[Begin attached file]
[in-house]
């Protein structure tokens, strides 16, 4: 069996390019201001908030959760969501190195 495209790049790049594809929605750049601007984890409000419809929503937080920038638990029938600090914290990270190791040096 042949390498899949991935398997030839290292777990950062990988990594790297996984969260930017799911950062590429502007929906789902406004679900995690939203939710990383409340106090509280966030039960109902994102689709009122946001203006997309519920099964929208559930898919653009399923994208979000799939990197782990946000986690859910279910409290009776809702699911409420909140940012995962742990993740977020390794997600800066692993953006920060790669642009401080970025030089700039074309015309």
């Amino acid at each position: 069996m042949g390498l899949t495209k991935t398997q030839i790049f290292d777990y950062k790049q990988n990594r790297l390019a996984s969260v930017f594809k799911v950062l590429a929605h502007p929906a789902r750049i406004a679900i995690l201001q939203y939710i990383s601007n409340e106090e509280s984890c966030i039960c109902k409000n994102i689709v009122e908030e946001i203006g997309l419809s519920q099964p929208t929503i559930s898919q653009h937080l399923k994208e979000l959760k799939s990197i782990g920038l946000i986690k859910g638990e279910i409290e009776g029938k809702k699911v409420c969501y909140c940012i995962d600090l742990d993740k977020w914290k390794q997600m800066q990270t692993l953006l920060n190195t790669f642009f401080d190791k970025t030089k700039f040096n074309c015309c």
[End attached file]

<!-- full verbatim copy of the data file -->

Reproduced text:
[in-house]
């Protein structure tokens, strides 16, 4: 069996390019201001908030959760969501190195 495209790049790049594809929605750049601007984890409000419809929503937080920038638990029938600090914290990270190791040096 042949390498899949991935398997030839290292777990950062990988990594790297996984969260930017799911950062590429502007929906789902406004679900995690939203939710990383409340106090509280966030039960109902994102689709009122946001203006997309519920099964929208559930898919653009399923994208979000799939990197782990946000986690859910279910409290009776809702699911409420909140940012995962742990993740977020390794997600800066692993953006920060790669642009401080970025030089700039074309015309």
């Amino acid at each position: 069996m042949g390498l899949t495209k991935t398997q030839i790049f290292d777990y950062k790049q990988n990594r790297l390019a996984s969260v930017f594809k799911v950062l590429a929605h502007p929906a789902r750049i406004a679900i995690l201001q939203y939710i990383s601007n409340e106090e509280s984890c966030i039960c109902k409000n994102i689709v009122e908030e946001i203006g997309l419809s519920q099964p929208t929503i559930s898919q653009h937080l399923k994208e979000l959760k799939s990197i782990g920038l946000i986690k859910g638990e279910i409290e009776g029938k809702k699911v409420c969501y909140c940012i995962d600090l742990d993740k977020w914290k390794q997600m800066q990270t692993l953006l920060n190195t790669f642009f401080d190791k970025t030089k700039f040096n074309c015309c």